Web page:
One of the best moments of any seminary education is when the professor leads an intelligent room full of people in a discussion on something that seems initially solvable and as we explore contrasting passages, interpretations, traditions, and practical ramifications, we come to a moment of complete frustration and collectively say, “Wait, so what do we do this??” There are some moments when you literally say to the professor, “I can’t leave this room not knowing the answer.” And the prof responds, “I’ll make some coffee for you because you’re never leaving here then.” We stare at the text, shrug our shoulders and the education is learning the history, complexity, and beauty of Scripture.

It’s a humbling experience. One that moves the student of Scripture to prayer, to be Spirit-led, to seek God’s wisdom until we are given the complete answer on the other side of this life. The reality is you actually do learn quite a bit of the historical context and nuances found in our holy text. But that education and humility gives you sense of self-awareness of how great God is and how rich these sacred words are.

So where does that leave us especially those of us who are not seminary-bound? Should we not bother reading Scrpture? Of course not, the best thing we can do is keep reading.Then should we stop forming opinions, convictions and doctrinal statements? Of course not, there’s a place for all of that.

It’s our spiritual and hermeneutic posture that needs forming. My opinions, convictions and doctrinal conclusions will be in conflict with another and that’s ok. What’s not ok, is the arrogance and superiority we assume over the other. We can receive Biblical education in different forms: personal study, academic education, sermons/podcasts, communal learning with fellow believers, etc. and all of this will make a difference in the quality of our informed positions but none of us, from the newbie to the PhD can actually know the mind of God.

To be sure, I’d rather have the understanding of the PhD, unless it’s stripped me from the love of God, Scripture and neighbor. But for all of us, we learn the power of Scripture by sitting at our Lord’s feet and living by word and deed and you don’t need a degree for that.

For some practical resources for study, consider the following:

Use different translations in whatever passage you are reading that day. Biblegateway is very helpful.

The New Testament for Everyone Series by N.T. Wright

The NIV Application Commentary Set

Reading/discussing Scripture with friends.

Too Busy to Keep the Ridiculous Notion of the Sabbath

Everyone I know is busy. And if you read the previous post, I don’t know anyone that is really happy. Are these observations linked? Would we be happier if we were less busy? Some might say so but I know plenty of bored people who are not happy either.

We’re busy people. There’s a lot we want to do these days and there’s a lot we want to do before we die. We want to enjoy life, laugh with our family and friends, experience happiness and love, find discover new things and contribute to the good of this world. We want to find meaning, find God (if there really is one), and figure out our place in this world.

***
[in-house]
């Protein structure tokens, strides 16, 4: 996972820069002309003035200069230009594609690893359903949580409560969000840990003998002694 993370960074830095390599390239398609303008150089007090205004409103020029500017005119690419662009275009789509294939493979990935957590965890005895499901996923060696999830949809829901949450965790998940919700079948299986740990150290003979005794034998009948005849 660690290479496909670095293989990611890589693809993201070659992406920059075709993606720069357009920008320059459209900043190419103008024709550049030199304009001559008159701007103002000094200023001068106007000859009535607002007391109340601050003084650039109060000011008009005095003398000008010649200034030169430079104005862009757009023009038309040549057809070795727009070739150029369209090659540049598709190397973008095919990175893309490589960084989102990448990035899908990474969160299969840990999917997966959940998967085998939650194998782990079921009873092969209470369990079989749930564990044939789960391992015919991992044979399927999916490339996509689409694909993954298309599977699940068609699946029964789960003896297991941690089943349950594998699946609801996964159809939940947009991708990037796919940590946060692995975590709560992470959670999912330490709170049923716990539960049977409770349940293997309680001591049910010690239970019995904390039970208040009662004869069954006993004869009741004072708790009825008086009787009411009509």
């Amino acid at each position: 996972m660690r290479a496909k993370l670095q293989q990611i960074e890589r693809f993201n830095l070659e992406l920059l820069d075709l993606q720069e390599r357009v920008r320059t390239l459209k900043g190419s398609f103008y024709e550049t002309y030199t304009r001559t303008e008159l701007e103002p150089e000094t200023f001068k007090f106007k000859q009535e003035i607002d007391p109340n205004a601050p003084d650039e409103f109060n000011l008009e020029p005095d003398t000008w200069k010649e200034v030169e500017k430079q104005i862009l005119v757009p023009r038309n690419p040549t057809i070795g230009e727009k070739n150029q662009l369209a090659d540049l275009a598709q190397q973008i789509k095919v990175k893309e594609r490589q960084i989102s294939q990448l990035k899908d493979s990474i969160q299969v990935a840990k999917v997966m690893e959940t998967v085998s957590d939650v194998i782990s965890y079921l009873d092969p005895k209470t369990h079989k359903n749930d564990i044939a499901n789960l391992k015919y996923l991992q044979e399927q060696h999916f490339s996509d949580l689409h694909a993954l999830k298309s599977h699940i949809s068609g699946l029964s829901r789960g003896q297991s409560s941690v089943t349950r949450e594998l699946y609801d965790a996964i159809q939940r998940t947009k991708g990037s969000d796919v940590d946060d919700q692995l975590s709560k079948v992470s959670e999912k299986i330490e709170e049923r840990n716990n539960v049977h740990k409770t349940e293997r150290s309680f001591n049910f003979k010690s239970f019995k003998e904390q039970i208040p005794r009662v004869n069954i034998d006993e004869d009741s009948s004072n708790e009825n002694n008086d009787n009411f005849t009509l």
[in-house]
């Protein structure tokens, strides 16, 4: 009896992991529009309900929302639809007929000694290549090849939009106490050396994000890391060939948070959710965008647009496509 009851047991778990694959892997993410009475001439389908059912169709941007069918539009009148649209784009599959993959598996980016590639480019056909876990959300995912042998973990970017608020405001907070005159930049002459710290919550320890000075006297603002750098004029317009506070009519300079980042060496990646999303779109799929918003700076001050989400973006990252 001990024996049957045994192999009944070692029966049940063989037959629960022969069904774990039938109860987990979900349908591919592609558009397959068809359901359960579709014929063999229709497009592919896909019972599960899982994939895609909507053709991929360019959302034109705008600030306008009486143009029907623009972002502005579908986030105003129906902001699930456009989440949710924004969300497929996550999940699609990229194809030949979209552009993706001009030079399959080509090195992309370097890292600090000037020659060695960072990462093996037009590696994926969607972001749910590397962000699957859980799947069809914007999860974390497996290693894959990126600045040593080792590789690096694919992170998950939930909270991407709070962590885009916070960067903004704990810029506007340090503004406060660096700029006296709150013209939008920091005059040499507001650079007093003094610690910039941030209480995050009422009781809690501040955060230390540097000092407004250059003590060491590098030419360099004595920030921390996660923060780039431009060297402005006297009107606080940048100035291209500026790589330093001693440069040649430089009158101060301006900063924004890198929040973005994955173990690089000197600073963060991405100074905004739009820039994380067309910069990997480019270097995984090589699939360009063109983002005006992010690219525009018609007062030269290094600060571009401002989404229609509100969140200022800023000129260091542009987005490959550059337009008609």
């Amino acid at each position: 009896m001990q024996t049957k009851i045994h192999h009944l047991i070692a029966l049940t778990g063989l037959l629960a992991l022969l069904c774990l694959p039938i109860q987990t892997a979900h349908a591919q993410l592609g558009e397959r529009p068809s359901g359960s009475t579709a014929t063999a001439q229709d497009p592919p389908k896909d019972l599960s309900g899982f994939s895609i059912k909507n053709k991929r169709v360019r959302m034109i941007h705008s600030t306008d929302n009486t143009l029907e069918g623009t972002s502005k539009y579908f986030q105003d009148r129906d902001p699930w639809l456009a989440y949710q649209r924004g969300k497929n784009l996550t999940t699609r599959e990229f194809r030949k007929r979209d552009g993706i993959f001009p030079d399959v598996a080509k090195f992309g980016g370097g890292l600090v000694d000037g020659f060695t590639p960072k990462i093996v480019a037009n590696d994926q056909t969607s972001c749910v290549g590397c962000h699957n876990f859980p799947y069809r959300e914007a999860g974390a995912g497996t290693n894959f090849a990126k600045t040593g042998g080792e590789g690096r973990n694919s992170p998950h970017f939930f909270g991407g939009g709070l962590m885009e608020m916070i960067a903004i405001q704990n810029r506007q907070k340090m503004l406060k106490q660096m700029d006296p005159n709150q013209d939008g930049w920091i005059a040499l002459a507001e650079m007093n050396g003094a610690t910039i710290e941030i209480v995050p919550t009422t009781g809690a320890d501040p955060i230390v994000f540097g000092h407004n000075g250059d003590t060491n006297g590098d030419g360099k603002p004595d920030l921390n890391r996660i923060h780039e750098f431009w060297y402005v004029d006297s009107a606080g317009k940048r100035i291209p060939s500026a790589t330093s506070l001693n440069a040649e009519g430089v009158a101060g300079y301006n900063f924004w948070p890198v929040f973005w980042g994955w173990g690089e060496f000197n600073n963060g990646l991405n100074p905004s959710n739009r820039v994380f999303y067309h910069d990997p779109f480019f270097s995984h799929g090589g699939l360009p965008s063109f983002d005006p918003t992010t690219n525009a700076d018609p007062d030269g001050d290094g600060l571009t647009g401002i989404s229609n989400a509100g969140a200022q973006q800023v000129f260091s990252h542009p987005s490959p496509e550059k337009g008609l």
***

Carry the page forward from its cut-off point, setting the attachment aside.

As we search the answers to these big questions, we have schedules to keep, bills to pay, people to take care of, demands, responsibilities, and all the whatevers of life that keep us busy. At the end of a long day we sit down to catch our breath, turn on “Love It or List It” and two hours later, dozens of houses, and a few annoying home-buyers, you’re even more tired, more frustrated and already bogged down by the busyness forecast for the next day.

Exhausted by the never-ending to-do list, and frustrated that our aspirations move further beyond our grasp someone inevitably comes along and asks, “Do you ever practice keeping the Sabbath?”

Ahh yes, the Sabbath. The Fourth Commandment – “Remember the Sabbath day by keeping it holy” (Exodus 20:8).

Umm, no I don’t keep the Sabbath, I’m busy, I have a lot going on, so if you don’t mind, please either move along or quickly unload the guilt on me and I’ll add it to my to-do list of dealing with it later but whatever you decide, just make it fast because I have stuff to do and watch more “Love It or List It” and then Sportscenter.

Is there anything more ridiculous than the keeping of the Sabbath? All decent people will understand the other commandments that forbid murdering, theft, adultery, even the worship of idols (that can’t be good, right?). But a mandatory off day? Why does God care so much and why put it on the same scale as these other commands?

Sabbath-keeping feels like a luxury for rich, spiritual people. Or for the Jetsons. But you don’t understand, I have people relying on [Read more...]

Is Anyone Actually Happy and Was Jesus?

There are days when it feels like I don’t know anyone who is really happy.

Life is tough … for everybody.

Which is odd because so many people look so happy. I walk into a coffee shop, I see women hugging and greeting each other like prodigal friends, “Oh my goodness Darlene – you look fabulous!!” I’m at bar with friends and sometimes it feels like I just walked into a Bud Light commercial with all these dudes high-fiving, singing, retelling old stories and intoxicated with life – “Yeah, I’ll have what they’re having.” Then the next day, I will look in the rearview mirror in our van and marvel at the sight of these beautiful children and say something sarcastic to my wife about how I’m really sensing that we should really keep all these kids.